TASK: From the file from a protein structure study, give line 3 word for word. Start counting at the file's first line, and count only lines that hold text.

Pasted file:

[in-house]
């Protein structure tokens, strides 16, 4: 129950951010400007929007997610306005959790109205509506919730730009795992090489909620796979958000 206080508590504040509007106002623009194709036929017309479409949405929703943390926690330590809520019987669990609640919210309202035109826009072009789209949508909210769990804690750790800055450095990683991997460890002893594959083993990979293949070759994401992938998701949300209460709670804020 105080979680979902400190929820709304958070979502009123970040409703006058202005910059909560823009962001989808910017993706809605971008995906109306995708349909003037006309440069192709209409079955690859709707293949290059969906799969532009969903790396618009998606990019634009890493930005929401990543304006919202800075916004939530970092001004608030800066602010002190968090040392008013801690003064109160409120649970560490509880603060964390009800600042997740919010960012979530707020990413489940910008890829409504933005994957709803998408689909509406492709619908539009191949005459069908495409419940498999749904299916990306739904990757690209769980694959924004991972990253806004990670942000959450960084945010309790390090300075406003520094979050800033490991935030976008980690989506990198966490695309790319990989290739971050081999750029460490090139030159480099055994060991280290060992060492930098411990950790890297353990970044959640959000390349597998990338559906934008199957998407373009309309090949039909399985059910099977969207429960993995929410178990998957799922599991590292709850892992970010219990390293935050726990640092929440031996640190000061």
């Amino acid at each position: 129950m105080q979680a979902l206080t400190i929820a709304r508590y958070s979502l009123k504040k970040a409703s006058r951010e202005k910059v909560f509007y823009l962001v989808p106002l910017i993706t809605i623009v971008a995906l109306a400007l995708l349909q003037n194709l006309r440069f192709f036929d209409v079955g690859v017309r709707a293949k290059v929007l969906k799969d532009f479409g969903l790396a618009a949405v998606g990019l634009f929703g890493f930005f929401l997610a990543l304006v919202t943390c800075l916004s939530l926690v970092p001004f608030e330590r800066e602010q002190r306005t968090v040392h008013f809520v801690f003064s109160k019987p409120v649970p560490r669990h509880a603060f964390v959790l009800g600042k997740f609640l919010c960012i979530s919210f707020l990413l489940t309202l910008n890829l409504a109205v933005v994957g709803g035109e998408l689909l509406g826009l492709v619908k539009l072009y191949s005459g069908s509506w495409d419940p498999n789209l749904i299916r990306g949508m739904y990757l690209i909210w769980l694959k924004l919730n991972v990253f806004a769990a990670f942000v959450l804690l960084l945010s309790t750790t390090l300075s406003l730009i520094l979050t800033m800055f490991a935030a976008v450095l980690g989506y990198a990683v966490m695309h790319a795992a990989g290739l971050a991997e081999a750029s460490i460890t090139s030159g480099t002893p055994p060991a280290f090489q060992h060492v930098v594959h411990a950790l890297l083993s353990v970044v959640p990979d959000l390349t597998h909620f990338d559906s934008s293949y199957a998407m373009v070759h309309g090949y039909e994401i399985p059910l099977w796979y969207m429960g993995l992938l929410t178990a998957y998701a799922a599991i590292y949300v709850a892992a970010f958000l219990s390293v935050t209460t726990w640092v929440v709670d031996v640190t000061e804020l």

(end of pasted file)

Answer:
């Amino acid at each position: 129950m105080q979680a979902l206080t400190i929820a709304r508590y958070s979502l009123k504040k970040a409703s006058r951010e202005k910059v909560f509007y823009l962001v989808p106002l910017i993706t809605i623009v971008a995906l109306a400007l995708l349909q003037n194709l006309r440069f192709f036929d209409v079955g690859v017309r709707a293949k290059v929007l969906k799969d532009f479409g969903l790396a618009a949405v998606g990019l634009f929703g890493f930005f929401l997610a990543l304006v919202t943390c800075l916004s939530l926690v970092p001004f608030e330590r800066e602010q002190r306005t968090v040392h008013f809520v801690f003064s109160k019987p409120v649970p560490r669990h509880a603060f964390v959790l009800g600042k997740f609640l919010c960012i979530s919210f707020l990413l489940t309202l910008n890829l409504a109205v933005v994957g709803g035109e998408l689909l509406g826009l492709v619908k539009l072009y191949s005459g069908s509506w495409d419940p498999n789209l749904i299916r990306g949508m739904y990757l690209i909210w769980l694959k924004l919730n991972v990253f806004a769990a990670f942000v959450l804690l960084l945010s309790t750790t390090l300075s406003l730009i520094l979050t800033m800055f490991a935030a976008v450095l980690g989506y990198a990683v966490m695309h790319a795992a990989g290739l971050a991997e081999a750029s460490i460890t090139s030159g480099t002893p055994p060991a280290f090489q060992h060492v930098v594959h411990a950790l890297l083993s353990v970044v959640p990979d959000l390349t597998h909620f990338d559906s934008s293949y199957a998407m373009v070759h309309g090949y039909e994401i399985p059910l099977w796979y969207m429960g993995l992938l929410t178990a998957y998701a799922a599991i590292y949300v709850a892992a970010f958000l219990s390293v935050t209460t726990w640092v929440v709670d031996v640190t000061e804020l």